Chance for Argentina to avenge 1990 World Cup final loss against Germany

Published 11.07.2014 00:27
Updated 11.07.2014 00:28
Chance for Argentina to avenge 1990 World Cup final loss against Germany

The last time Argentina reached the final in 1990, they lost the trophy to Germany. Now, 24 years later, the Argentinians have a chance for revenge

Argentina reached their first World Cup final in 24 years on Wednesday, beating the Netherlands 4-2 on penalties after the first scoreless semi in the tournament's history, with old foes Germany awaiting them in Sunday's showpiece. The match will be a repeat of the 1986 and 1990 World Cup finals, the first of which was won by Argentina before the then-West Germany gained revenge four years later. Argentina's win compounded the misery for hosts Brazil who were humiliated 7-1 by Germany on Tuesday before seeing their worst fears realised when their South American neighbours booked their place at the Maracana on Sunday.

Brazil may have won the World Cup more than any other country, but the one they wanted most of all will now be played between two of their greatest rivals. The composition of the final is an unpalatable prospect for the mourning samba nation but for soccer fans, it is a dream showdown between a German team that has wowed everyone at the tournament, and Lionel Messi, the fourtime World Player of the year who has won every honour except the World Cup. Wednesday's second semi-final in Sao Paulo could not have been more different than Tuesday's goalfest in Belo Horizonte but the sheer tension of the occasion had fans on the edge of their seats. "I'm very happy because we reached the final and now we will see what we can do," said Argentina coach Alejandro Sabella. "We will give everything as usual, with humility, work and 100 percent effort."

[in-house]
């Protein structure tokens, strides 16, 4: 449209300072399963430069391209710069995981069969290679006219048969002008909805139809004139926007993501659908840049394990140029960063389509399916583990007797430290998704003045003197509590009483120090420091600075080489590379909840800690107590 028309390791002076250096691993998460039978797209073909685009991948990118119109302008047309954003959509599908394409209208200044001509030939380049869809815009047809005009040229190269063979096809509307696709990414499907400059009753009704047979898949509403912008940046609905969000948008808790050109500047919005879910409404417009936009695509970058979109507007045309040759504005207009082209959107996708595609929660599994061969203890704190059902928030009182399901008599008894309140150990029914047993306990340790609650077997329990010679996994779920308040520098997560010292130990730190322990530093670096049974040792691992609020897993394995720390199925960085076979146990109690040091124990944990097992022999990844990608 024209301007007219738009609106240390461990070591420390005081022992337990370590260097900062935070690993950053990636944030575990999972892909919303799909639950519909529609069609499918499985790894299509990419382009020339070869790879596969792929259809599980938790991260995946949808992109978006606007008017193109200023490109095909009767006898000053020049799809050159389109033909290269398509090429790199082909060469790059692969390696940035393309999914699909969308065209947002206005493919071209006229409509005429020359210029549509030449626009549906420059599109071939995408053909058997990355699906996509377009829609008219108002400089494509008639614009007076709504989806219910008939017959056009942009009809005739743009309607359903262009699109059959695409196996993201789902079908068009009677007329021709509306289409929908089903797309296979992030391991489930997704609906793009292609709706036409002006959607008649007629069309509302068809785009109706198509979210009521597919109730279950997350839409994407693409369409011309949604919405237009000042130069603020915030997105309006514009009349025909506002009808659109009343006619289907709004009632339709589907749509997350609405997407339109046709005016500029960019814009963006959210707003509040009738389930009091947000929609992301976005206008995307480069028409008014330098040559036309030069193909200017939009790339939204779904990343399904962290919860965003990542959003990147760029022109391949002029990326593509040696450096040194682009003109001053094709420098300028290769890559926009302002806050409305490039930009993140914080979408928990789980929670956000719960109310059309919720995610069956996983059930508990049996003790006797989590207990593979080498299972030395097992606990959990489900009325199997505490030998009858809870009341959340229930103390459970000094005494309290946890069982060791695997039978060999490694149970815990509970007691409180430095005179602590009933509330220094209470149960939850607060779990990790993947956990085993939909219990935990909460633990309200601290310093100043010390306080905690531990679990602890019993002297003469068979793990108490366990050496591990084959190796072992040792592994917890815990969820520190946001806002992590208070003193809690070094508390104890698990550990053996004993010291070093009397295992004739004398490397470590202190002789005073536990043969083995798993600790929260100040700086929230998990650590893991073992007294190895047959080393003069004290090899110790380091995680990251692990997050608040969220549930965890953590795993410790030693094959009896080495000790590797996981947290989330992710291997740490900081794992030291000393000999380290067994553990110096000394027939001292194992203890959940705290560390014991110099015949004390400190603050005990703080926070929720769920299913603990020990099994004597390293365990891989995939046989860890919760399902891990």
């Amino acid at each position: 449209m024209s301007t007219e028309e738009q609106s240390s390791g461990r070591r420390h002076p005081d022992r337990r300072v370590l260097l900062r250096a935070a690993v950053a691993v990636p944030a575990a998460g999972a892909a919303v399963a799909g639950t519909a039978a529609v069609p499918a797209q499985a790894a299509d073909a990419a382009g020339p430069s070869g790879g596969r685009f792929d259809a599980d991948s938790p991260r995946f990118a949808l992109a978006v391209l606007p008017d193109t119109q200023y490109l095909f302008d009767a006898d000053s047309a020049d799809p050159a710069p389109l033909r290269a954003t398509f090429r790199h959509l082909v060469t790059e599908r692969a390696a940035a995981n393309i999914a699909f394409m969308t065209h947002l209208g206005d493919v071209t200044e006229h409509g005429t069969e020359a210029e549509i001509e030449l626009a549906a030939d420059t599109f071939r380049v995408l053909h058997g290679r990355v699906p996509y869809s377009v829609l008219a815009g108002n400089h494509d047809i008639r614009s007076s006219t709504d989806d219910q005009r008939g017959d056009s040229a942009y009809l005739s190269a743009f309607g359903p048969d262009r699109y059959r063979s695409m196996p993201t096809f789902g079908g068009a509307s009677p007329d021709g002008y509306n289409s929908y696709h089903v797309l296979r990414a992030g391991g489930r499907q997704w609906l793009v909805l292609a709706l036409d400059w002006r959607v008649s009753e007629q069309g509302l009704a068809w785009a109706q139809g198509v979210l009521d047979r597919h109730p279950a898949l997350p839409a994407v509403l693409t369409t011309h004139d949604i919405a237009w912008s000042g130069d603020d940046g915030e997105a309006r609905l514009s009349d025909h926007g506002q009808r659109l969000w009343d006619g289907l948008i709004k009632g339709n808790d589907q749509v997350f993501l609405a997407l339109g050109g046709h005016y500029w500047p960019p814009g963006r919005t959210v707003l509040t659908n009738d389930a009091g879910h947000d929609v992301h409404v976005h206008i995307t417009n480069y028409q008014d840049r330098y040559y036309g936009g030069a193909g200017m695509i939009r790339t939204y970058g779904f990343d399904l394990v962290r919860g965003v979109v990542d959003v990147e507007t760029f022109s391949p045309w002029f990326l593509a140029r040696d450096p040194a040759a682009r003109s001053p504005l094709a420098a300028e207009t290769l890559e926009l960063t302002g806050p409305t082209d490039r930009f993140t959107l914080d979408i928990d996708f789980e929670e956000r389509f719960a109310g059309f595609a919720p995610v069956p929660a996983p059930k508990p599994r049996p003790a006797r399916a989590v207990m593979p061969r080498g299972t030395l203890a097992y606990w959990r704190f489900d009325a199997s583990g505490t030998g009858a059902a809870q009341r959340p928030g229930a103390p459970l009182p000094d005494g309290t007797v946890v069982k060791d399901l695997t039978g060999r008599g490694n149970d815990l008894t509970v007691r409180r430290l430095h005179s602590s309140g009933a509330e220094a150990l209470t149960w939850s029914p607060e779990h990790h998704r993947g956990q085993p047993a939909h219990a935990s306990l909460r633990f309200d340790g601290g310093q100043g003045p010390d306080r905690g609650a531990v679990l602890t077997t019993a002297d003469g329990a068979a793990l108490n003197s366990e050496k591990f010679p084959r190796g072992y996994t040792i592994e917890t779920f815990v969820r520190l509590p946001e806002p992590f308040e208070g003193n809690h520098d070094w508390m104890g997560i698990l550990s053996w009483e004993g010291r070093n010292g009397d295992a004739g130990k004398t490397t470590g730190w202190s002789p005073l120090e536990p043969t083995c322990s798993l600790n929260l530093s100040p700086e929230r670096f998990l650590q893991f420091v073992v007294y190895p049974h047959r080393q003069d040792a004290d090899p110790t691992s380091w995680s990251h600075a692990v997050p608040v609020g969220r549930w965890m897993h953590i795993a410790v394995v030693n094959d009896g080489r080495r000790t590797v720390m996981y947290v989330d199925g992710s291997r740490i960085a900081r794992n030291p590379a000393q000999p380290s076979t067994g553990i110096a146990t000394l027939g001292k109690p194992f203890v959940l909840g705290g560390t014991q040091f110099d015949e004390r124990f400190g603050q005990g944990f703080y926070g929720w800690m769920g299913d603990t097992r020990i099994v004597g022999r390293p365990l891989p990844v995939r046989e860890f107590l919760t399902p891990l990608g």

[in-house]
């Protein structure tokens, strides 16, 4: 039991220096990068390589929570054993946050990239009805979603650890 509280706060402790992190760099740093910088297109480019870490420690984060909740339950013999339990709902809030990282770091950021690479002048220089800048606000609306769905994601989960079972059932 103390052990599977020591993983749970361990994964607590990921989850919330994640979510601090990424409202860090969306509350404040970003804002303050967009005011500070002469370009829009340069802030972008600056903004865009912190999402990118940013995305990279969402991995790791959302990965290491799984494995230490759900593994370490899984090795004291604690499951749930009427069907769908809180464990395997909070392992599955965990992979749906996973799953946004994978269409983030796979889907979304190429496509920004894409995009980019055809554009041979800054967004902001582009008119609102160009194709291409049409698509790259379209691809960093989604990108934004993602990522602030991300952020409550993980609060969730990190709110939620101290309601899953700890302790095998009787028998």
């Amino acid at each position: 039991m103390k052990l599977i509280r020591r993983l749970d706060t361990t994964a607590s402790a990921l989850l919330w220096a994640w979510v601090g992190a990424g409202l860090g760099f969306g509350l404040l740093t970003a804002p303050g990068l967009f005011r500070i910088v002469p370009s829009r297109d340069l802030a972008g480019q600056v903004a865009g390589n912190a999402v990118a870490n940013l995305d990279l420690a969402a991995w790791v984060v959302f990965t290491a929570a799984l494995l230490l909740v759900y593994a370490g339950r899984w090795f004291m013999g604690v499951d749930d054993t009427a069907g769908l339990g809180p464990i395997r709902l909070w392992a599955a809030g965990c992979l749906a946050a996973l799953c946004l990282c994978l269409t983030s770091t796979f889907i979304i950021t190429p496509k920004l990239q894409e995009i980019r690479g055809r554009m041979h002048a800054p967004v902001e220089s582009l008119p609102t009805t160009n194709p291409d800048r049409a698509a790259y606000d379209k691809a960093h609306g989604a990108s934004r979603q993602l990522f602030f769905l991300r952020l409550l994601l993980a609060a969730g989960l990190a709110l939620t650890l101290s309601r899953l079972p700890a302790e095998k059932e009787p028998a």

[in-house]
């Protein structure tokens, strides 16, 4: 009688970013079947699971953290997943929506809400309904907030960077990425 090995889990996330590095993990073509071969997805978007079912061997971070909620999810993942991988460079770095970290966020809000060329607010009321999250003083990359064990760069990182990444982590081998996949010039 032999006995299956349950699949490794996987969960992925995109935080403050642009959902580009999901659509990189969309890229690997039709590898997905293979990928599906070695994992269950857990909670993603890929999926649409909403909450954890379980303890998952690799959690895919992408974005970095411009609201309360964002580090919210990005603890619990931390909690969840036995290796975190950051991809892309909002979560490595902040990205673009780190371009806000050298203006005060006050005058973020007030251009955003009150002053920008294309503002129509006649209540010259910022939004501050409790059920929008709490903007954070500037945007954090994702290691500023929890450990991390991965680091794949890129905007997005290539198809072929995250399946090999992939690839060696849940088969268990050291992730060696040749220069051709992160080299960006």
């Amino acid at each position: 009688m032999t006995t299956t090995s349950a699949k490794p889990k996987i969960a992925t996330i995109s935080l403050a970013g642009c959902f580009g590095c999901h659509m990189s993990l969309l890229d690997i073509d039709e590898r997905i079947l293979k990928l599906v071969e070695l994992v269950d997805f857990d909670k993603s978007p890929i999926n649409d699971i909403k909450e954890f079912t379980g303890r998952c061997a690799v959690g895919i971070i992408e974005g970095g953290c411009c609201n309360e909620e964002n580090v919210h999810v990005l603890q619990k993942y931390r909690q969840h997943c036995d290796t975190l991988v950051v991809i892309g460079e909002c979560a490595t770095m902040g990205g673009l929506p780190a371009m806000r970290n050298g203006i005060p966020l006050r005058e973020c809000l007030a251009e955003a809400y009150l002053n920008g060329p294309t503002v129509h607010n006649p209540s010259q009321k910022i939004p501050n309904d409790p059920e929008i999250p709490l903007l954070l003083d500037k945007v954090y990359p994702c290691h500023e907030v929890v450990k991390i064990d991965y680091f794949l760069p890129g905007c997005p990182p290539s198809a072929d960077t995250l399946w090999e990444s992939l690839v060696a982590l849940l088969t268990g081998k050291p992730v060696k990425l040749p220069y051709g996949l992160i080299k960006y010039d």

For players and fans, the tension was almost unbearable and it was the Dutch, who have played in three World Cup finals, including the last one in Johannesburg four years ago, but have never won one, who fluffed their lines in the shootout. It was also a second semi-final defeat on penalties for the Netherlands who suffered the same fate against Brazil in 1998. "I didn't have the feeling in the second half that we would lose," said Netherlands manager Louis van Gaal. "And when it comes to penalties you know it's a lottery. The boys did fantastically (well). Nobody had expected this." The Netherlands coach appeared to have a golden tactical touch in Brazil. He switched systems during matches to force victories, brought on substitutes who scored within minutes, posted a striker in defense and most amazingly of all swapped goalkeepers for a penalty shootout victory. But in the semifinals against Argentina, he ran out of substitutes before he could pull that trick again and his team was eliminated in a shootout after Jasper Cillessen failed to stop any of Argentina's four penalties following a 0-0 draw.

"I'd have subbed him again if I'd had the chance," Van Gaal said. He also said Saturday's third-fourth place play-off was a pointless exercise that "has nothing to do with sports." "I think this match should never be played and I've been saying this for 10 years," Van Gaal said. "It is unfair we have one day less to recover than our opponent so that is not fair play either," he added. Separately Brazil coach Luiz Felipe Scolari said they have to find a way to move on, and the team already has a new objective: win the third-place game Saturday to give fans some reason to celebrate. The veteran coach said he knows the 7-1 result against Germany is going to hurt forever, but said "Life goes on, we need to look forward to our next goal, and our next goal is to win the match for third place."

Separately a teenager in eastern Nepal committed suicide after her favorite team Brazil lost badly to Germany in the World Cup semifinals, police said yesterday.

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